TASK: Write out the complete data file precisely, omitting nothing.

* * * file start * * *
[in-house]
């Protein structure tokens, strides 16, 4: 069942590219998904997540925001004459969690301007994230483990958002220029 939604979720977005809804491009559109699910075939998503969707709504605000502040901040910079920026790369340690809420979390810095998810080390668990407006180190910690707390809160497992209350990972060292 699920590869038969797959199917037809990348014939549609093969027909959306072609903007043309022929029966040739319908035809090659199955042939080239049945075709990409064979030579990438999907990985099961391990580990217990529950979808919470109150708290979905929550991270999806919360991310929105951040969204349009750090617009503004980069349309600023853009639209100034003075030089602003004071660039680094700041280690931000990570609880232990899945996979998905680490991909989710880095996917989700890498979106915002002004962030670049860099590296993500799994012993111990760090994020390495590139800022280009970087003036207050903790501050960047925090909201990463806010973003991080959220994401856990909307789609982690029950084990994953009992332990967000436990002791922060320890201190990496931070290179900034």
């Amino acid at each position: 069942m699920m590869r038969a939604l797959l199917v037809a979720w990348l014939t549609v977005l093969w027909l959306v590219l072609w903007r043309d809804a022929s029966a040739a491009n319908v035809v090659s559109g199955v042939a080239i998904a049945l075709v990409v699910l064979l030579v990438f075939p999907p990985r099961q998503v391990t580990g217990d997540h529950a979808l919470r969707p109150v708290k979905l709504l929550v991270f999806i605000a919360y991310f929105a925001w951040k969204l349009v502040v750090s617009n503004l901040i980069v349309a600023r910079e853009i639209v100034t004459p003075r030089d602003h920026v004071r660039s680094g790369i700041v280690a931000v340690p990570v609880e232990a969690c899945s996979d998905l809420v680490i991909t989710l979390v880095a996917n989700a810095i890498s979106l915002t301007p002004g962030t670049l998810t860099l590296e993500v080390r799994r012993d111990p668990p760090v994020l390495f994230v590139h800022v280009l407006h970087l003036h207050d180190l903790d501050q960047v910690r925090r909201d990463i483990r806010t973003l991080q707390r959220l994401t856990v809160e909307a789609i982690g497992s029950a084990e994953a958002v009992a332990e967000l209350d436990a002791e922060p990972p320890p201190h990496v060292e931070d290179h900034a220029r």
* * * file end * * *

[in-house]
């Protein structure tokens, strides 16, 4: 069942590219998904997540925001004459969690301007994230483990958002220029 939604979720977005809804491009559109699910075939998503969707709504605000502040901040910079920026790369340690809420979390810095998810080390668990407006180190910690707390809160497992209350990972060292 699920590869038969797959199917037809990348014939549609093969027909959306072609903007043309022929029966040739319908035809090659199955042939080239049945075709990409064979030579990438999907990985099961391990580990217990529950979808919470109150708290979905929550991270999806919360991310929105951040969204349009750090617009503004980069349309600023853009639209100034003075030089602003004071660039680094700041280690931000990570609880232990899945996979998905680490991909989710880095996917989700890498979106915002002004962030670049860099590296993500799994012993111990760090994020390495590139800022280009970087003036207050903790501050960047925090909201990463806010973003991080959220994401856990909307789609982690029950084990994953009992332990967000436990002791922060320890201190990496931070290179900034």
């Amino acid at each position: 069942m699920m590869r038969a939604l797959l199917v037809a979720w990348l014939t549609v977005l093969w027909l959306v590219l072609w903007r043309d809804a022929s029966a040739a491009n319908v035809v090659s559109g199955v042939a080239i998904a049945l075709v990409v699910l064979l030579v990438f075939p999907p990985r099961q998503v391990t580990g217990d997540h529950a979808l919470r969707p109150v708290k979905l709504l929550v991270f999806i605000a919360y991310f929105a925001w951040k969204l349009v502040v750090s617009n503004l901040i980069v349309a600023r910079e853009i639209v100034t004459p003075r030089d602003h920026v004071r660039s680094g790369i700041v280690a931000v340690p990570v609880e232990a969690c899945s996979d998905l809420v680490i991909t989710l979390v880095a996917n989700a810095i890498s979106l915002t301007p002004g962030t670049l998810t860099l590296e993500v080390r799994r012993d111990p668990p760090v994020l390495f994230v590139h800022v280009l407006h970087l003036h207050d180190l903790d501050q960047v910690r925090r909201d990463i483990r806010t973003l991080q707390r959220l994401t856990v809160e909307a789609i982690g497992s029950a084990e994953a958002v009992a332990e967000l209350d436990a002791e922060p990972p320890p201190h990496v060292e931070d290179h900034a220029r």